“A single person is missing for you, and the whole world is empty.” 

Joan Didion,  The Year of Magical Thinking 

When tragedy lands a blow, the disorientation is profound. The ground drops out from under our feet; gravity releases its pull; up is now down, and the ceiling the floor. In the face of such surreality, people need something foundational to cling to. In addition to Sandberg’s personal narrative, Option B retells other stories of survival, brief reminders that ordinary people are capable of crafting a new narrative despite, no, because, of their grief.

Sandberg’s story of resurrection from tragedy is a particularly necessary voice for professionals who have invested so much in making a life with all the protections assumed by love, money, status. While the hybrid nature of the book might not allow for intimate knowledge of Sandberg’s experience, the multitudinous stories of resilience will unite all readers.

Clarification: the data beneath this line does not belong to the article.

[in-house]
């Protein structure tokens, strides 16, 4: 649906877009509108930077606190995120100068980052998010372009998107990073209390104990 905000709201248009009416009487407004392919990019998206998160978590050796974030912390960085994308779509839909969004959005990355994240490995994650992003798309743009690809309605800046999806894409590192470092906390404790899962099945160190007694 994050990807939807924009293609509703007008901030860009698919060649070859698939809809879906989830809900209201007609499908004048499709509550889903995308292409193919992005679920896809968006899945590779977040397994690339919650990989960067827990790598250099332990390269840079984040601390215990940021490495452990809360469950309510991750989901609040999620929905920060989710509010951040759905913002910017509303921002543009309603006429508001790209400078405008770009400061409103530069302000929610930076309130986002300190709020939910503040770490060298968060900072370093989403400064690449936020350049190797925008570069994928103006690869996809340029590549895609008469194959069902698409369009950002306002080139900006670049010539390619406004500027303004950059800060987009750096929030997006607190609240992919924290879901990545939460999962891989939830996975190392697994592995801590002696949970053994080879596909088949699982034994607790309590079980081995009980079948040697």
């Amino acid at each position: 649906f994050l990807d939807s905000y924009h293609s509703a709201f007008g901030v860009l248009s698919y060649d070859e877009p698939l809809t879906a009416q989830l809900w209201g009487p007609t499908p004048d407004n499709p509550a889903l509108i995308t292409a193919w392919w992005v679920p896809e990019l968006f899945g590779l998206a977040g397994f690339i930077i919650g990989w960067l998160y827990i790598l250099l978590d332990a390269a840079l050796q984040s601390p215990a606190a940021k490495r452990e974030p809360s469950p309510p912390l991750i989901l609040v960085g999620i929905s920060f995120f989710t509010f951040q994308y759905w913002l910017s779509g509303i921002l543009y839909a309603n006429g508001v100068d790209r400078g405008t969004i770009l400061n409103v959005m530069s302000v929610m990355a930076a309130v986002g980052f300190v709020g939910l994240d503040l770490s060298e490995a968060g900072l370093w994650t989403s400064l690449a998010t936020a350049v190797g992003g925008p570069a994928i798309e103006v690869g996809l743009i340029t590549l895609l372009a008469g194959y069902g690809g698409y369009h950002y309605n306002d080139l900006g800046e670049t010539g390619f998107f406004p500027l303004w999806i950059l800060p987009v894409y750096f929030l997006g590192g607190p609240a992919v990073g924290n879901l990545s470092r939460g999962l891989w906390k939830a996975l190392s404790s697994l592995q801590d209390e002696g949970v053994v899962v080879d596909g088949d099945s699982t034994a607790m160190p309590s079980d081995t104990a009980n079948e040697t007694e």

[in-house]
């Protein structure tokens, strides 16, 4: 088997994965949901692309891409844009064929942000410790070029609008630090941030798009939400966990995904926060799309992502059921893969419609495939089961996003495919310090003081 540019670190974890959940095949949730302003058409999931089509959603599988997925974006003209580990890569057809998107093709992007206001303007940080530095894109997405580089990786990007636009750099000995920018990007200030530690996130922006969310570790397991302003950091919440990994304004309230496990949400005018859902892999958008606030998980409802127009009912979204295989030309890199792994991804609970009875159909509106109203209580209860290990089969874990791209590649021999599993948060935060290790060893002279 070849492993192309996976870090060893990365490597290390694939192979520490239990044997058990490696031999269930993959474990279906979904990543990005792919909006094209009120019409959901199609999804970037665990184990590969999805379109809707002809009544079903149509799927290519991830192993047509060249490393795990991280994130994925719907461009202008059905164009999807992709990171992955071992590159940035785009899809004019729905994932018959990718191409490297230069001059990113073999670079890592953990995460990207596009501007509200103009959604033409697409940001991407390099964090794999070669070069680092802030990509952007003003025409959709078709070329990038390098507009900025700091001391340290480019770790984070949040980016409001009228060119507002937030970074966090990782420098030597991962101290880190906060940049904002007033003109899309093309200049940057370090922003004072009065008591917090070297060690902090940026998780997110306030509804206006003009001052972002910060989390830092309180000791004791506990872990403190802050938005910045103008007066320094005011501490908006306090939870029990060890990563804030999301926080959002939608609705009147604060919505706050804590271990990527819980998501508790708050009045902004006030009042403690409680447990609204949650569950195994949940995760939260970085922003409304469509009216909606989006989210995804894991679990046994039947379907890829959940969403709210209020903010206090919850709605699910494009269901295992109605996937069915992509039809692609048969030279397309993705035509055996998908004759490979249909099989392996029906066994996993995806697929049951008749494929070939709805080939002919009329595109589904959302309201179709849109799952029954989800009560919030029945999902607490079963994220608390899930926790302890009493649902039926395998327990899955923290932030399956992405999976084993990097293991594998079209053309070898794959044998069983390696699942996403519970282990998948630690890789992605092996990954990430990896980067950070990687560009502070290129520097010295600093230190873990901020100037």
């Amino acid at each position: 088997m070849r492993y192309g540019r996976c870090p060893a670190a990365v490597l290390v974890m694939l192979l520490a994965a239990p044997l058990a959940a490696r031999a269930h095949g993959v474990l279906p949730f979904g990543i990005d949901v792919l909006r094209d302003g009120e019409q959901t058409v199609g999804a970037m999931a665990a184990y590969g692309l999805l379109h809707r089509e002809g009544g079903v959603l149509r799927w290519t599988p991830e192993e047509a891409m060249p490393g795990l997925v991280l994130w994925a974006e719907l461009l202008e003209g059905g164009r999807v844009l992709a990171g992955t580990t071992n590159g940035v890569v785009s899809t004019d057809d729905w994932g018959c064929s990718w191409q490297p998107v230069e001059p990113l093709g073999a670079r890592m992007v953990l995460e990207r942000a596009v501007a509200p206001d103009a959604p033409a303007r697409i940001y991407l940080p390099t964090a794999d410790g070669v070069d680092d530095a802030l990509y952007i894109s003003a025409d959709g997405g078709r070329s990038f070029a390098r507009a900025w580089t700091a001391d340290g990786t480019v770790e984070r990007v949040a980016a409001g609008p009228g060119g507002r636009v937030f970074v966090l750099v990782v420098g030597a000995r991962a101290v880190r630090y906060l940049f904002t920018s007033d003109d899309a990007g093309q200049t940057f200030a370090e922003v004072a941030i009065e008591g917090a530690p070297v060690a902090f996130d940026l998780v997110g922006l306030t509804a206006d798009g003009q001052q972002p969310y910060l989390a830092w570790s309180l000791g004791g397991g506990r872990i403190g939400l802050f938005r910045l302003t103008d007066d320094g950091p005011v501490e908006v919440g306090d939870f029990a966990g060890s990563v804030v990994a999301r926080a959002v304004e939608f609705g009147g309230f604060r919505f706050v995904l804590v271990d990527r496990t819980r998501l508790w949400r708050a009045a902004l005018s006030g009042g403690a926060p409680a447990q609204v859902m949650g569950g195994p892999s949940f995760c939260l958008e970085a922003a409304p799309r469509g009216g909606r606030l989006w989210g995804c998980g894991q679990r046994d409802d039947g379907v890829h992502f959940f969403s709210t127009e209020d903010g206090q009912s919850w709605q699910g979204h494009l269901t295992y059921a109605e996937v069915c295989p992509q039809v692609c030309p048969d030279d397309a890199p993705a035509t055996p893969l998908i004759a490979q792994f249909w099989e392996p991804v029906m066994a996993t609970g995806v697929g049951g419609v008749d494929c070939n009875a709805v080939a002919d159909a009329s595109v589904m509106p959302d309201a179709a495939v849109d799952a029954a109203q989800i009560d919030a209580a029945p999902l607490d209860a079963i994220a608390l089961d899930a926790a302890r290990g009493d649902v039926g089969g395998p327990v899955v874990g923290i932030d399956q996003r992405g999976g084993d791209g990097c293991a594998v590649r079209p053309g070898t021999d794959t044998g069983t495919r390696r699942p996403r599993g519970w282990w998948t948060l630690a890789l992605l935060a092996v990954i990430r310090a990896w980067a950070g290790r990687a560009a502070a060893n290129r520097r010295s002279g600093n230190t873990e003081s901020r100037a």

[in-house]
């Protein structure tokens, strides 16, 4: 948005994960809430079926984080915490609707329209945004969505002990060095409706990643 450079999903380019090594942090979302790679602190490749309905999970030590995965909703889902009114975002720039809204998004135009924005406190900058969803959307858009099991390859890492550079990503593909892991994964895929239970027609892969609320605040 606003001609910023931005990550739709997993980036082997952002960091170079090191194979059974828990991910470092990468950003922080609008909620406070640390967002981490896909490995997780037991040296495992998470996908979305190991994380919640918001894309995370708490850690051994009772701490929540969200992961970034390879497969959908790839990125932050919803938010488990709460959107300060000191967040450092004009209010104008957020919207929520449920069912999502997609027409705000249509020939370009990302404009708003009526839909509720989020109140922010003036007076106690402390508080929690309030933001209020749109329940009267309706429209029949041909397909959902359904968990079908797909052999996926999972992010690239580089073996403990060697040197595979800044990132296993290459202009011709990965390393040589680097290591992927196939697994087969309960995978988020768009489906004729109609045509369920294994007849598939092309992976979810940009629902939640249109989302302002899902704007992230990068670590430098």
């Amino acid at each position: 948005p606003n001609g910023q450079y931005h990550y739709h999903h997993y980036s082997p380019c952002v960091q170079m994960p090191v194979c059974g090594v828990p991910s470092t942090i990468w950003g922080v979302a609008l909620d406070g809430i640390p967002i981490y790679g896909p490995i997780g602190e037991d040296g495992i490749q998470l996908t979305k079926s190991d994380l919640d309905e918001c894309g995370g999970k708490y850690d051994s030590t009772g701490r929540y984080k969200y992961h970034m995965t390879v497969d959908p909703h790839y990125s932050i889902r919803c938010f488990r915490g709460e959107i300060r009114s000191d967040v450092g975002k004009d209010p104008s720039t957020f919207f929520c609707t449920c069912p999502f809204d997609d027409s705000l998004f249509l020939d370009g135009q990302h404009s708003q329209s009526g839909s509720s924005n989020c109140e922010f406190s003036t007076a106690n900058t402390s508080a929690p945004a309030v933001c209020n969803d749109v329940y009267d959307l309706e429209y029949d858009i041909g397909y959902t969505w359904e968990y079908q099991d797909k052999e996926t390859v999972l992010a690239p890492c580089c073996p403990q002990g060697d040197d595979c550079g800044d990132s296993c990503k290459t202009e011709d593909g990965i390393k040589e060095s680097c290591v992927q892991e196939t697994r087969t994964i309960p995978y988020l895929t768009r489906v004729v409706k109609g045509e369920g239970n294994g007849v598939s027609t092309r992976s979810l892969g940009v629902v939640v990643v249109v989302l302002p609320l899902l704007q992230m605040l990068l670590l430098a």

Along with shared hope and experiences, shared narratives can build collective resilience. Narratives might sound “light”—how important can a story be?—but they are how we explain our past and set expectations for our future.


Still, the effort takes fortitude and perspective, and both Sandberg and Grant hope to offer a way forward through well-chosen inclusions of research, statistics, and some psychological methodology. Here is where Adam Grant’s expertise comes in. Grant is a quiet contributor to the book, just as he was a trusted voice in Sandberg’s ear as she strove to find level ground. The experience is Sandberg’s, the perspective is Sandberg’s, but the steps toward recovery are built upon Grant’s wise advice.